Once inside, you can’t help but admire the vision of the man — Wen-Long Shi of the Chi Mei Group — who set out to build a magnificent museum, fuelled by his childhood love for museums. Originally built in 1992, it was reopened to the public in its current location.

It primarily features Western art, musical instruments, arms and armour from times of yore, and a section on taxidermy and fossils. It is said that the collection displayed is just about one-third of the founder’s collection.

Look out for the Rodin Gallery, which features the master’s art works, and brings alive the life and times he lived in. Take in the exquisite marble busts, especially those of Queen Victoria, Persephone and The Athlete by Donato Barcaglia, and the figurines of children caught in various stages of play.

Check out the violin exhibition room that showcases some of the world’s best, including the Stradivarius, Brescia and Cremona. Whenever there’s an exhibition featuring classical violins, the museum is requested to send its collection.

Chimei Museum also has a lovely system of loaning instruments to musically-inclined children from deserving backgrounds. That’s in keeping with its founder’s belief that “Good works of art are not to be kept just for oneself to enjoy, but to be shared with the public.”

Tao temple, Checheng

Driving back from the Chimei museum, you’ll chance upon a magnificent structure that rises to the sky — the Fuangong Tao temple. Walk up the steps to enter an ornate hall gilded in shades of gold. Our guide, the well-read Francis Hu, explains that this is a gong (temple or palace) of fortune (Fuang).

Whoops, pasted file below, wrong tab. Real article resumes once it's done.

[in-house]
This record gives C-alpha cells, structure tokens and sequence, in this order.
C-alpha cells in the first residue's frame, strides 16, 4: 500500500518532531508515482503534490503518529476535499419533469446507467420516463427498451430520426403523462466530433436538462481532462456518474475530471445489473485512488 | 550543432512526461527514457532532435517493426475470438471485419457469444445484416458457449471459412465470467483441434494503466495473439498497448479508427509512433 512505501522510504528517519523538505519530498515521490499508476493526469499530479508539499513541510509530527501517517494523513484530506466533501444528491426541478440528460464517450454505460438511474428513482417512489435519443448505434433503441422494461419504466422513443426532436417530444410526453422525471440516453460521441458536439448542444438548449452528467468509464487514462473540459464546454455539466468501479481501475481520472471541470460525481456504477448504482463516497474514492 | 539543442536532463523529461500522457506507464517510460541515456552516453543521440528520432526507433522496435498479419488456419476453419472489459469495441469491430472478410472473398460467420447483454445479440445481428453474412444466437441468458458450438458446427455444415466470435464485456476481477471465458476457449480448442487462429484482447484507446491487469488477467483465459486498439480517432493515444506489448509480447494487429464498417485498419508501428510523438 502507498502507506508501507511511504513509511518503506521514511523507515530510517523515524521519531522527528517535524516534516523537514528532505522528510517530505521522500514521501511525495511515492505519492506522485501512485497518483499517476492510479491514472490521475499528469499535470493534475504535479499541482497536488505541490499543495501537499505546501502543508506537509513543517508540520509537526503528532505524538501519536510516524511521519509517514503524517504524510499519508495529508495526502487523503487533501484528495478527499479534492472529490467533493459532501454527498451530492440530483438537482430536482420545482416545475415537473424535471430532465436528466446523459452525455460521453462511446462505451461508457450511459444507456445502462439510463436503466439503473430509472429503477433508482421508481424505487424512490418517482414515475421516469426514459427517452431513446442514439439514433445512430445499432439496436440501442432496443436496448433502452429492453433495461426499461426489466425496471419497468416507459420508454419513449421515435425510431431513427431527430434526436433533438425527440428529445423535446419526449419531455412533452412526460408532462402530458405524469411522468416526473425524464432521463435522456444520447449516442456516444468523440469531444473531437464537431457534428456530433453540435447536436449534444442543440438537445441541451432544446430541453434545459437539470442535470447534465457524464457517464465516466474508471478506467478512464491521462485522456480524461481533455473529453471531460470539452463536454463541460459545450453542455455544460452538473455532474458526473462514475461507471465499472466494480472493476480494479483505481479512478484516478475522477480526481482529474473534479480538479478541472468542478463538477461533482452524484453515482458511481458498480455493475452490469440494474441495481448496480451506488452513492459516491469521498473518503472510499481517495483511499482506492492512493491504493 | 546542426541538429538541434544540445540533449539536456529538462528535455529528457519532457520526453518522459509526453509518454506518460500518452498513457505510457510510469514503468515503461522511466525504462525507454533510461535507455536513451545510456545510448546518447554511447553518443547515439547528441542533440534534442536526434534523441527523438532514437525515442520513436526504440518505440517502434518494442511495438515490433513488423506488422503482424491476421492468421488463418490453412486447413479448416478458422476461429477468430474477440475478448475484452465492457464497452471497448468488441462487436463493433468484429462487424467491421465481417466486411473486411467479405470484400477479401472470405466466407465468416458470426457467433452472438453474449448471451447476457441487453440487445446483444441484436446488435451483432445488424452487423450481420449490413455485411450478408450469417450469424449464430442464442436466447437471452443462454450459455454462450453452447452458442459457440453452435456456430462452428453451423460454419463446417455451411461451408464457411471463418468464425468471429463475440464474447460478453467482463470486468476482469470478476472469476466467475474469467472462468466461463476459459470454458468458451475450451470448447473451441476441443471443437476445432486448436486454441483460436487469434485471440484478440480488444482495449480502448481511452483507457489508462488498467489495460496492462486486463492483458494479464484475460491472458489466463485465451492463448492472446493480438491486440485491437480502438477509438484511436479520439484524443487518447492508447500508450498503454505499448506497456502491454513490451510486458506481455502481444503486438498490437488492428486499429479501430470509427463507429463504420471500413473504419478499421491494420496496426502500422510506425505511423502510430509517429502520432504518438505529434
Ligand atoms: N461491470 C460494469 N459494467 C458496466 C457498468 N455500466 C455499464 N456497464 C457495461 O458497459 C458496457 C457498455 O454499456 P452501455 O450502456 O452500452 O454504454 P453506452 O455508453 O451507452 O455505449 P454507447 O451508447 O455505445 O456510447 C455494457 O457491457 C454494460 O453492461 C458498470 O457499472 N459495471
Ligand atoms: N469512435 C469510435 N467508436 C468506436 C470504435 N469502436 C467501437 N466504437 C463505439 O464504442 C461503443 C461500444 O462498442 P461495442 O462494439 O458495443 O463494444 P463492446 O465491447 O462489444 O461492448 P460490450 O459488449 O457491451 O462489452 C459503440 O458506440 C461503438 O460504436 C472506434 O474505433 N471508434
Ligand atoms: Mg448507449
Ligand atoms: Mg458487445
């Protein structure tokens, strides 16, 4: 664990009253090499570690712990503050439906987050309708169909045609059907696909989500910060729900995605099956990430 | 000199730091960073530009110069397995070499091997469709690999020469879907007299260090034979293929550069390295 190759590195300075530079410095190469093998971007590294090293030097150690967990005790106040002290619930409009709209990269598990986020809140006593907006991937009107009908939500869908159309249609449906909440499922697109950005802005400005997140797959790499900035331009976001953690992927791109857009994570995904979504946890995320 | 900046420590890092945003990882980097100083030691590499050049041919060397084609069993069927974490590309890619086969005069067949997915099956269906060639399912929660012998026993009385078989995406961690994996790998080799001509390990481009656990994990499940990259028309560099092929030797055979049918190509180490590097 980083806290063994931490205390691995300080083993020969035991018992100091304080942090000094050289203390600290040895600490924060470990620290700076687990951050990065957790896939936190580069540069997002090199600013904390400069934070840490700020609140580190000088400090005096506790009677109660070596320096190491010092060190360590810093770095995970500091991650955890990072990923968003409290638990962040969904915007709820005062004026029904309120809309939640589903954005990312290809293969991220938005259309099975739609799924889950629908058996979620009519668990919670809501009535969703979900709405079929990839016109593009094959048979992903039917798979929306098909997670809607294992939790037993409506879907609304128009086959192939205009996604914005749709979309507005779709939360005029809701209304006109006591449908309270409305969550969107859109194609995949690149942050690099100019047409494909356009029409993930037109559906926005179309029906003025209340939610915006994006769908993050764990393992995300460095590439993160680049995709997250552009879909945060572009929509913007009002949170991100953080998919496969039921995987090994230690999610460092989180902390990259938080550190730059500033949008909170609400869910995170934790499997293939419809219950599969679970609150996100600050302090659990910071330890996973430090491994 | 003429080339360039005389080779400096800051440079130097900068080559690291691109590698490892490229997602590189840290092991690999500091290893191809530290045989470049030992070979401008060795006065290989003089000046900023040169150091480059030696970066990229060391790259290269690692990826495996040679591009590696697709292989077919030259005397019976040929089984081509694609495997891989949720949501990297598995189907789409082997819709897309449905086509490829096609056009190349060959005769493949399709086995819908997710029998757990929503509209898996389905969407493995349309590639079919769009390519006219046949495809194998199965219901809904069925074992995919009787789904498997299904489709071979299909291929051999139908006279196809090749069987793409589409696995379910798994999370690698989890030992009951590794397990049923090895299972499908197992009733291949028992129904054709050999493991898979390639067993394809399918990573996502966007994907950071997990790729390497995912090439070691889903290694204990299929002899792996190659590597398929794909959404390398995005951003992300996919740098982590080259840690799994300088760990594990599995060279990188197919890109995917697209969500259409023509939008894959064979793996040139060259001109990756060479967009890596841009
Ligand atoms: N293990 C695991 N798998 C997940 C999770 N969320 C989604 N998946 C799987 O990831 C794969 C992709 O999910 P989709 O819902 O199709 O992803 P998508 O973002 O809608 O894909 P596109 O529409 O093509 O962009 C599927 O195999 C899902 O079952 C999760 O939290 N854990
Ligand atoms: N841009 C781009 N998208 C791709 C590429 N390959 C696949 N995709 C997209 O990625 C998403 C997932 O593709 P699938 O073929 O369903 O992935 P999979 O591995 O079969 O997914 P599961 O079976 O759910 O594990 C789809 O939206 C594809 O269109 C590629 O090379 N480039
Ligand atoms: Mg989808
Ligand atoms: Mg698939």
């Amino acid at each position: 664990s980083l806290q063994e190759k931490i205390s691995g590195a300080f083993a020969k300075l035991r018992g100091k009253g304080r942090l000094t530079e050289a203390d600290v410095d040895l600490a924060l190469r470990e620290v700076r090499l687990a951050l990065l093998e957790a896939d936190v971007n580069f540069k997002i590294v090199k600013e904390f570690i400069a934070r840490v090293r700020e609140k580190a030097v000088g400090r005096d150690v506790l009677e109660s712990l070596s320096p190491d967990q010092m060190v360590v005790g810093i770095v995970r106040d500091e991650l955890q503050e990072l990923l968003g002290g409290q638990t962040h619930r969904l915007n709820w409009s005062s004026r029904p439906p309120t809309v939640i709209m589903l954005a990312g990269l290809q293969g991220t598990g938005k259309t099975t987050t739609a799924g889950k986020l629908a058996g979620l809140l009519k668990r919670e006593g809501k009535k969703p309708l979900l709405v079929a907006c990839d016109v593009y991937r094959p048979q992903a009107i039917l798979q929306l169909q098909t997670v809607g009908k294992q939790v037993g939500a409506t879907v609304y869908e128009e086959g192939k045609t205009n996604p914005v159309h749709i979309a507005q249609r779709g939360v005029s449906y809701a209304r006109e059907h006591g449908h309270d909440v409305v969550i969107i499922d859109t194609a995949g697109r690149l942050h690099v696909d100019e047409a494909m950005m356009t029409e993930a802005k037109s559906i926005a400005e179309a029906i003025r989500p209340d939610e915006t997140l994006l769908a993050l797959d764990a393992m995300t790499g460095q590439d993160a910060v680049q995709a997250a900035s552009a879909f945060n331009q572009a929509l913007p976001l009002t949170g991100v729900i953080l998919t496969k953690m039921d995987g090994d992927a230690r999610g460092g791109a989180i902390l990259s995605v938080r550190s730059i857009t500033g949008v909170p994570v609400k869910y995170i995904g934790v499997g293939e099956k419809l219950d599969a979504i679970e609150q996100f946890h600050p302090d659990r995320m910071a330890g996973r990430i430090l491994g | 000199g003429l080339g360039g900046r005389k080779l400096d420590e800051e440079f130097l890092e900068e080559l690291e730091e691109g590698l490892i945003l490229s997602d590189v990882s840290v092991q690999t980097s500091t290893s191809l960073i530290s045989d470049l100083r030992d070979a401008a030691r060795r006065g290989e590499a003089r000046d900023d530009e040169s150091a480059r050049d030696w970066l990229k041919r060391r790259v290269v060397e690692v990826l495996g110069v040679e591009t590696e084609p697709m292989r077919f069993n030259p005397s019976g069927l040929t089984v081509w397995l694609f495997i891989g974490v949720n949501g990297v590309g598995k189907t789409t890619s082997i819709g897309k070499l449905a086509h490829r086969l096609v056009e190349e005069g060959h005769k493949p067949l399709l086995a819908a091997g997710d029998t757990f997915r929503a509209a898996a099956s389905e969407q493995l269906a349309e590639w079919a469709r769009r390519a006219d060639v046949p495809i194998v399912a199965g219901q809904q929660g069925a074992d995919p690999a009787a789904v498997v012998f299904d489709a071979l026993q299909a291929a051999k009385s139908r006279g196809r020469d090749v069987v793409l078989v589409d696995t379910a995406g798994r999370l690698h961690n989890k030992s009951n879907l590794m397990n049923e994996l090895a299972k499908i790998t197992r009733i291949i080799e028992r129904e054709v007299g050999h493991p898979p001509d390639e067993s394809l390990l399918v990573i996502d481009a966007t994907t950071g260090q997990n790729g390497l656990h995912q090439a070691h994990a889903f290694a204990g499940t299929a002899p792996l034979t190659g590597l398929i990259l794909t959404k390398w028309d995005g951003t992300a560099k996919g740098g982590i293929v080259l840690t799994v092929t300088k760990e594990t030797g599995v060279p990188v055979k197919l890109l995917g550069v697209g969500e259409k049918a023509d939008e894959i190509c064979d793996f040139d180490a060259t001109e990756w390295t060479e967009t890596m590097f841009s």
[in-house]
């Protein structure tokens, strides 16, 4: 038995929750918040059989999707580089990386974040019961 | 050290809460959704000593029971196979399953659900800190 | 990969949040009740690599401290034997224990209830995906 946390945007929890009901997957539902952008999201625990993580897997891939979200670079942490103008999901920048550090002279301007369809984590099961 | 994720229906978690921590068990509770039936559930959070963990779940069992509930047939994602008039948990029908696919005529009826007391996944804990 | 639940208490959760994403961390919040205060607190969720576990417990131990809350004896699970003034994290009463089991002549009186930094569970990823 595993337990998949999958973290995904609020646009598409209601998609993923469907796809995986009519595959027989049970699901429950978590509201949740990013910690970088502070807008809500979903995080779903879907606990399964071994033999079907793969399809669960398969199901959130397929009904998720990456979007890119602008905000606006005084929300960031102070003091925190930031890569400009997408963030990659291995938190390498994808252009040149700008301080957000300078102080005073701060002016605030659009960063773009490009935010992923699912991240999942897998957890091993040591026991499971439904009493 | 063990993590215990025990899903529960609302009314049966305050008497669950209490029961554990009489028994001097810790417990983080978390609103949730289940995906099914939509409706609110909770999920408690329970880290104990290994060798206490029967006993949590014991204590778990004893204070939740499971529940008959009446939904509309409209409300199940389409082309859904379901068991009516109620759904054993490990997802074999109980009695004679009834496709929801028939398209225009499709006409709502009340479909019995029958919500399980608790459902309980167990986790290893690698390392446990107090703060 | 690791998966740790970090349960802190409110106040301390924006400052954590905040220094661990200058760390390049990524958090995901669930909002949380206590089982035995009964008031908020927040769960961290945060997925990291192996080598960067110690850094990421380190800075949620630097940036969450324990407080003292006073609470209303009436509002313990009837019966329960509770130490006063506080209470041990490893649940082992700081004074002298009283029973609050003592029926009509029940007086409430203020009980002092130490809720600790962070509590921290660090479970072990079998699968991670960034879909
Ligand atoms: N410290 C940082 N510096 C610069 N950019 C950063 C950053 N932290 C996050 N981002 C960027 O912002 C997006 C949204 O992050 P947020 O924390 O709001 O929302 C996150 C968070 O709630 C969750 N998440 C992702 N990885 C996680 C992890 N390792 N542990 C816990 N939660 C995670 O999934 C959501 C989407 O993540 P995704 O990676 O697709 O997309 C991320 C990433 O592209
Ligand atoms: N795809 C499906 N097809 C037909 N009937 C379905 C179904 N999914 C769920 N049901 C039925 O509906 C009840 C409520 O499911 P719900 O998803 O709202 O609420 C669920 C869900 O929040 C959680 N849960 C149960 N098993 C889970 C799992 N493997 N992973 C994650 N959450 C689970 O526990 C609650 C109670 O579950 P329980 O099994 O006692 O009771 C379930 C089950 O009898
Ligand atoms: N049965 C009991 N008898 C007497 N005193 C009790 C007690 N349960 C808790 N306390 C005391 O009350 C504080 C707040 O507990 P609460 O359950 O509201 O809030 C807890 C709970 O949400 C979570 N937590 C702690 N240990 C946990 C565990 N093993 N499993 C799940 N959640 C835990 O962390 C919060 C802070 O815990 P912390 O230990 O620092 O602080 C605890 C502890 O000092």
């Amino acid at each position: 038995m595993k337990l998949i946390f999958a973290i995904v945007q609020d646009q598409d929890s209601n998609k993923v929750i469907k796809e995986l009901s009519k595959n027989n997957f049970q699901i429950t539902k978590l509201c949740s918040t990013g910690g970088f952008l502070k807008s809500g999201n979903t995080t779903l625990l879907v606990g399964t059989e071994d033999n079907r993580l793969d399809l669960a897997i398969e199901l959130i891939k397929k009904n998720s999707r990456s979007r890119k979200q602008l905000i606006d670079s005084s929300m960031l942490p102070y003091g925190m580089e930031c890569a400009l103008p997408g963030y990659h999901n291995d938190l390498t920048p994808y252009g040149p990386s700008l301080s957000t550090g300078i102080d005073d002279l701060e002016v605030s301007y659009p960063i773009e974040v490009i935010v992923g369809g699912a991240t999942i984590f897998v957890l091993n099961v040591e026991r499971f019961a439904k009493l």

There’s the deep reverberation of drums and cymbals as people of all ages walk in (you’re allowed to wear footwear) bearing gifts for the lord. These can range from fruits and rice to meat and sweetmeats, because the Tao philosophy believes all are equal. A lady rolls two numbered wooden pieces painted red and looks expectantly towards the altar. She’s asking if she can go ahead with what she’s planning, translates Francis. On getting a positive nod, she’ll walk towards a counter with a paper bearing the same number as the pieces rolled, and follow what it says. Someone from our team tries it — she’s told she’ll have more children!

The countryside is dotted with these structures that diligently bring together design and devotion. We spot one en route to the museum in Tainan. Two columns rise up, and guarding them are a dragon and a tiger. Water lilies bloom in the background, and boys indulge in a spot of waveboarding — spirituality and sport fuse seamlessly.

National Museum of Marine Biology and Aquarium, Pingtung

Long before you see the museum, you hear the roar of the ocean behind it. The waves rise up many feet in the air before they crash near the perimeter. It’s the perfect setting for a museum that prides itself on keeping things as natural as they can get. It has three sections — Waters of Taiwan, Coral Kingdom Pavilion and World Waters Pavilion — each one showcasing vibrant marine life. The museum also has an underwater walking track, where visitors, especially children, look on in amazement as Beluga whales, sharks and fish swim past.

There are interesting installations, including ‘A Troubled Environment’, made of used tyres, broken wheels and fans, and cycle chains, which seeks to portray the harm done to Earth. The recreation of a ship wreck, including the captain’s cabin, is eerily realistic. It’s a sobering lesson before you set out to explore the rest of the treasures in the museum, which works to educate and entertain. A lot of school children throng the exhibit space, especially the section where they can touch and feel certain marine life, including sea urchins.

(The writer was in Taiwan on the invitation of Taiwan Tourism Bureau and Scoot Airlines)

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Printable version | Apr 15, 2021 2:53:38 PM |